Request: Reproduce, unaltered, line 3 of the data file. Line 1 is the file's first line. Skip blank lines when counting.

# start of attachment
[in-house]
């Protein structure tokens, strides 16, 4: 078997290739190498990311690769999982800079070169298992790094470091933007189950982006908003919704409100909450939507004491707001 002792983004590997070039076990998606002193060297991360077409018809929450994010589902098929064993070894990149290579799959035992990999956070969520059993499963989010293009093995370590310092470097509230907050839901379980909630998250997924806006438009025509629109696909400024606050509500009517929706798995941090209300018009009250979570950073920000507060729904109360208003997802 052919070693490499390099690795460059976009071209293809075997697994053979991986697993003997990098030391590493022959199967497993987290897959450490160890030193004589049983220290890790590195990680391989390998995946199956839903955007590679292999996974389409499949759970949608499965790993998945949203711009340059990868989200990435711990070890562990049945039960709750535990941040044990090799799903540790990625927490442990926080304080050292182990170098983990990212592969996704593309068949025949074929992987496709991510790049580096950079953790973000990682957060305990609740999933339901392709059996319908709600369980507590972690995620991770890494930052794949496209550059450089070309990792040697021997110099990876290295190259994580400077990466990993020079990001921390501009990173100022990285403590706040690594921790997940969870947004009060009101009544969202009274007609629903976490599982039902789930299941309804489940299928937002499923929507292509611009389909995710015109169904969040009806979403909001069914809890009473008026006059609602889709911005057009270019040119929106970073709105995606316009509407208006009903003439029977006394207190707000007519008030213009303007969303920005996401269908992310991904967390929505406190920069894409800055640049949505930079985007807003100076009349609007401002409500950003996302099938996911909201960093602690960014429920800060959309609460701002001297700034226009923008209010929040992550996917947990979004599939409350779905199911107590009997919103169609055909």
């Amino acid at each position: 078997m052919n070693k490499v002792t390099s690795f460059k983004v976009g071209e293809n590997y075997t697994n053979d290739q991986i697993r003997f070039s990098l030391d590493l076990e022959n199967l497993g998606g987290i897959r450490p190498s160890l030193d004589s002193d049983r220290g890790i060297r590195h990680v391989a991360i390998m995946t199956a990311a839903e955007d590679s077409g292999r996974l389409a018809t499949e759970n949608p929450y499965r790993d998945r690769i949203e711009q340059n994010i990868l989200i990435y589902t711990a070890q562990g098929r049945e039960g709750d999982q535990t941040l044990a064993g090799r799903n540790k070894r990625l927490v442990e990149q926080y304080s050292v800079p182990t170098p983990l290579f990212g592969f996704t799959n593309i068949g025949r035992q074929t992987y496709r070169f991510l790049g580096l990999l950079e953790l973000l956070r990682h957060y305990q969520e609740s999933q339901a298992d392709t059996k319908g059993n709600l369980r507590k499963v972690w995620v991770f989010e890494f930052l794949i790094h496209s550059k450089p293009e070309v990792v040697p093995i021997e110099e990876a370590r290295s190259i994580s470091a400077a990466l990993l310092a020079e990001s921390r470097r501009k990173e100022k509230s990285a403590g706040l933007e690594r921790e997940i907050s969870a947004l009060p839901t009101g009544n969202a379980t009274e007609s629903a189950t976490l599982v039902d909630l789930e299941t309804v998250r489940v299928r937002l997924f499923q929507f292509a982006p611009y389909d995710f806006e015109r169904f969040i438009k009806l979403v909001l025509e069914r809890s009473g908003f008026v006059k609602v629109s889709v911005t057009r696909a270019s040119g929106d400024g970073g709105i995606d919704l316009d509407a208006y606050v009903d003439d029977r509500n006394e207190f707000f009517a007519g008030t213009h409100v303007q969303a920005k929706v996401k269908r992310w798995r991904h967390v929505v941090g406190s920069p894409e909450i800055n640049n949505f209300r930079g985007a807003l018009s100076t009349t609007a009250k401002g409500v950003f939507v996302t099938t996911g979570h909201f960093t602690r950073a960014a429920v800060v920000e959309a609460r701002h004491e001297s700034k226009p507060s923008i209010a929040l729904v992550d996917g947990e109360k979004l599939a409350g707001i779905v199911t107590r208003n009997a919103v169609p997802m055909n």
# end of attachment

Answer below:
């Amino acid at each position: 078997m052919n070693k490499v002792t390099s690795f460059k983004v976009g071209e293809n590997y075997t697994n053979d290739q991986i697993r003997f070039s990098l030391d590493l076990e022959n199967l497993g998606g987290i897959r450490p190498s160890l030193d004589s002193d049983r220290g890790i060297r590195h990680v391989a991360i390998m995946t199956a990311a839903e955007d590679s077409g292999r996974l389409a018809t499949e759970n949608p929450y499965r790993d998945r690769i949203e711009q340059n994010i990868l989200i990435y589902t711990a070890q562990g098929r049945e039960g709750d999982q535990t941040l044990a064993g090799r799903n540790k070894r990625l927490v442990e990149q926080y304080s050292v800079p182990t170098p983990l290579f990212g592969f996704t799959n593309i068949g025949r035992q074929t992987y496709r070169f991510l790049g580096l990999l950079e953790l973000l956070r990682h957060y305990q969520e609740s999933q339901a298992d392709t059996k319908g059993n709600l369980r507590k499963v972690w995620v991770f989010e890494f930052l794949i790094h496209s550059k450089p293009e070309v990792v040697p093995i021997e110099e990876a370590r290295s190259i994580s470091a400077a990466l990993l310092a020079e990001s921390r470097r501009k990173e100022k509230s990285a403590g706040l933007e690594r921790e997940i907050s969870a947004l009060p839901t009101g009544n969202a379980t009274e007609s629903a189950t976490l599982v039902d909630l789930e299941t309804v998250r489940v299928r937002l997924f499923q929507f292509a982006p611009y389909d995710f806006e015109r169904f969040i438009k009806l979403v909001l025509e069914r809890s009473g908003f008026v006059k609602v629109s889709v911005t057009r696909a270019s040119g929106d400024g970073g709105i995606d919704l316009d509407a208006y606050v009903d003439d029977r509500n006394e207190f707000f009517a007519g008030t213009h409100v303007q969303a920005k929706v996401k269908r992310w798995r991904h967390v929505v941090g406190s920069p894409e909450i800055n640049n949505f209300r930079g985007a807003l018009s100076t009349t609007a009250k401002g409500v950003f939507v996302t099938t996911g979570h909201f960093t602690r950073a960014a429920v800060v920000e959309a609460r701002h004491e001297s700034k226009p507060s923008i209010a929040l729904v992550d996917g947990e109360k979004l599939a409350g707001i779905v199911t107590r208003n009997a919103v169609p997802m055909n």